Only three front-engine Scarab race cars were built in 1958. But the sleek, low-to-the ground style reportedly first drawn up at the Los Angeles Art Institute wowed Richard Kitzmiller, who was just a boy when they came out.
Now the Scarab has become a second career for Kitzmiller, who builds a street-car reproduction of the Scarabs from his shop in Prairie Village.
“It’s an absolutely beautiful car,” he said.
Kitzmiller takes orders for the cars from customers all over the world and is one of only a few custom builders of vintage race cars. There are some shops making Cobras, he said, but Scarabs are harder to come by because their production was so limited in the first place.
Q. What is the market like for this type of product?
Reproductions are a relatively new segment of the motorsports market, Kitzmiller said. The late 1950s and early 1960s cars were all built with a dynamic look and similar styling, and they hearken back to an era of glamour in auto racing. The Scarab made a splash on that scene when driver Lance Reventlow, race car driver and heir to the Woolworth fortune introduced it. The car went on to win races and break records in several U.S. competitions.
Although there’s a nostalgia for those cars, the originals of cars like the Scarab, Maserati and Aston Martins are hard to come by, with prices anywhere from $10 million to $40 million, Kitzmiller said.
His idea was to build a car with quality parts that is as close to the original as possible. His street version has some modifications in the brake system and fuel cell, but Kitzmiller said the car is about 90 percent the same as the original.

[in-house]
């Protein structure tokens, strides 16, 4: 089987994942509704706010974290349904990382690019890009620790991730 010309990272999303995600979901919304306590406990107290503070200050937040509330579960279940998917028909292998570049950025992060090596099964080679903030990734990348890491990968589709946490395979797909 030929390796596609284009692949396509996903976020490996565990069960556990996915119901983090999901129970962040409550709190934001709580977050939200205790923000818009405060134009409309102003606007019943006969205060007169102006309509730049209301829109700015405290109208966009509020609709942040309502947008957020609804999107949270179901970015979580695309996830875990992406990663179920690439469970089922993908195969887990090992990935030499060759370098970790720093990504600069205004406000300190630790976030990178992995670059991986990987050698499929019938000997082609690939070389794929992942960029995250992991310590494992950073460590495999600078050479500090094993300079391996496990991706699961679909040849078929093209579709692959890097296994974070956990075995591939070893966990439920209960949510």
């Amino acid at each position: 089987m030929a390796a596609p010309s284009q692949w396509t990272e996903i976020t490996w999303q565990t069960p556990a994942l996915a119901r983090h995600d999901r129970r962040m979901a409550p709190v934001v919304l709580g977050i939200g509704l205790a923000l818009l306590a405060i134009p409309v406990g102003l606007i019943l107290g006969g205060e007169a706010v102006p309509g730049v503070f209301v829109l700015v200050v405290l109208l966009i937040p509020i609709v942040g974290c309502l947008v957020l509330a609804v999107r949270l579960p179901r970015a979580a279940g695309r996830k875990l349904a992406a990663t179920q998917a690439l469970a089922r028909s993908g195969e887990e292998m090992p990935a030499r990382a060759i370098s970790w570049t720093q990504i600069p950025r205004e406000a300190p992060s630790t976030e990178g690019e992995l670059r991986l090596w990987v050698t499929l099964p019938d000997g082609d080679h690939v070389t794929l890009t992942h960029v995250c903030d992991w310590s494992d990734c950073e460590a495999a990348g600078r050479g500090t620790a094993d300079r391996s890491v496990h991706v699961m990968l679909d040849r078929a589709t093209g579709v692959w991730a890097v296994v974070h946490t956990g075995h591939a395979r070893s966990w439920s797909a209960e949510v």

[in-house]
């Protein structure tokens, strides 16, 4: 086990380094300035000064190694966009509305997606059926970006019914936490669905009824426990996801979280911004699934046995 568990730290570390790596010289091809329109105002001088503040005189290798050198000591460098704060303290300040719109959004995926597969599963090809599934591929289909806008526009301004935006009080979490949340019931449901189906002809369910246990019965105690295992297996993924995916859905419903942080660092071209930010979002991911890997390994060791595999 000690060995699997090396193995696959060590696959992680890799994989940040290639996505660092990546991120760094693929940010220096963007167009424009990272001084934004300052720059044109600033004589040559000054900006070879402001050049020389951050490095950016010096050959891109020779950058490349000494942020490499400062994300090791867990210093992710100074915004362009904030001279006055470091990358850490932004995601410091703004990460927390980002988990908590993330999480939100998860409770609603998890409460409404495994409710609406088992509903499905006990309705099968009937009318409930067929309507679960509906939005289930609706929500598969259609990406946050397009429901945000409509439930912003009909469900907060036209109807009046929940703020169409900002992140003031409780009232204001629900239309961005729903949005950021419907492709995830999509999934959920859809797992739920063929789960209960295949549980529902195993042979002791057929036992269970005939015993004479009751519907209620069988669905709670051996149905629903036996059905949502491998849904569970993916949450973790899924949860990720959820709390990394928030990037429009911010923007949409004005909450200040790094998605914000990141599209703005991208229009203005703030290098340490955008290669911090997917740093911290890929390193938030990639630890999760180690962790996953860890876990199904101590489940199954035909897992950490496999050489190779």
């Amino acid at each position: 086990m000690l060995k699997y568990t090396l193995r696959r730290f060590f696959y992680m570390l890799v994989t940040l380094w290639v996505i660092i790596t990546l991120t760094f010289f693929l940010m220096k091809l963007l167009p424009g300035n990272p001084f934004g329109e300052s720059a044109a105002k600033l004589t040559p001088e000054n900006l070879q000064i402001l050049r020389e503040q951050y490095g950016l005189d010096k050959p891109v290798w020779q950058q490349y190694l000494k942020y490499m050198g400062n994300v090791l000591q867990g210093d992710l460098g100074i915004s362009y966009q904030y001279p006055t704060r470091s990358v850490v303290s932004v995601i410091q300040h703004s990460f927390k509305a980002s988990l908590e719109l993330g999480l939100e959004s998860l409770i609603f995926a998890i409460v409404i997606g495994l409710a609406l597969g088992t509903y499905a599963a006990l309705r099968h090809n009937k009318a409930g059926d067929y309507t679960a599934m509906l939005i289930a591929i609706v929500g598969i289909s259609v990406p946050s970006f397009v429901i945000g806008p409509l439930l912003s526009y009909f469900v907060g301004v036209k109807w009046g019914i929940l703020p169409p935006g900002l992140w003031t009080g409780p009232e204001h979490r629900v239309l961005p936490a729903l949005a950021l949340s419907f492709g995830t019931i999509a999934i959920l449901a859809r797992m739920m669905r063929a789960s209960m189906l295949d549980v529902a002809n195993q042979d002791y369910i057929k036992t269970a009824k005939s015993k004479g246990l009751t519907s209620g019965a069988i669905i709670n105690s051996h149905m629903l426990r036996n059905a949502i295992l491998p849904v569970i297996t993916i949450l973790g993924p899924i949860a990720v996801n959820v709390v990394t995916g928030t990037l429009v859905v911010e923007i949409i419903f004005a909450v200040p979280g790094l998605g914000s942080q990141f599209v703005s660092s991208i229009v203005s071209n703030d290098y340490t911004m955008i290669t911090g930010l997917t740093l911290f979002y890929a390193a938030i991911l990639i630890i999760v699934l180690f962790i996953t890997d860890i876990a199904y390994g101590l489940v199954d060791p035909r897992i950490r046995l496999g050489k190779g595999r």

Buyers can order the finished car or a rolling chassis for much less than the original vintage cars, he said. Since his Scarabs are custom built, prices vary. But a finished car could cost in the neighborhood of $172,000 and a rolling chassis about $107,000.
Q. How hard was it to come up with the design specs?
“When I started, everyone was doing Cobras, and I know why,” Kitzmiller said. “There were only three and that made it difficult to get measurements,” A lot of his early work depended on getting access to the existing cars, he said. “If I’d looked too far down the road, maybe I wouldn’t have started it,” he joked.
The aluminum body is made in Europe, but the frame and everything else is done in the United States.
Most of the hardest work is concentrated in the first car, he said. “It’s an expensive first car. After that the cost goes down because you’ve done all your brainwork.”
Q. How is what you do different from a kit car?
Kitzmiller said his business is actually an improvement on the concept of kit car building, which enjoyed popularity in the late 1970s. With kit cars, components are sold separately and not assembled, as his Scarabs are.
But kit cars often came with cheap plastic and fiberglass components, he said. “I looked at the car and wanted to build it the way I thought it should be done, with quality components and craftsmanship.”
Q. How did you get into this business?
Kitzmiller said he never forgot the sports cars from racing magazines he used to read as a boy. While working as a trader at the Kansas City Board of Trade, Kitzmiller made a hobby of building cars after the trading floor closed. “It’s always been a serious hobby. Fortunately my profession allowed me not to punch a clock from 9 to5,” he said.
Q. How do people find out about your business?
Buyers are car enthusiasts who may see his advertisements in specialty publications, Kitzmiller said. He also attends the big car shows in Monterey and Pebble Beach, Calif., and Elkhart, Wis.
Scarab Motorsports was featured on a segment of Jay Leno’s Garage about a year ago.
In a nutshell
Company: Scarab Motorsports
Address: 3509 W. 71st St., Prairie Village
Telephone: (913) 262-6794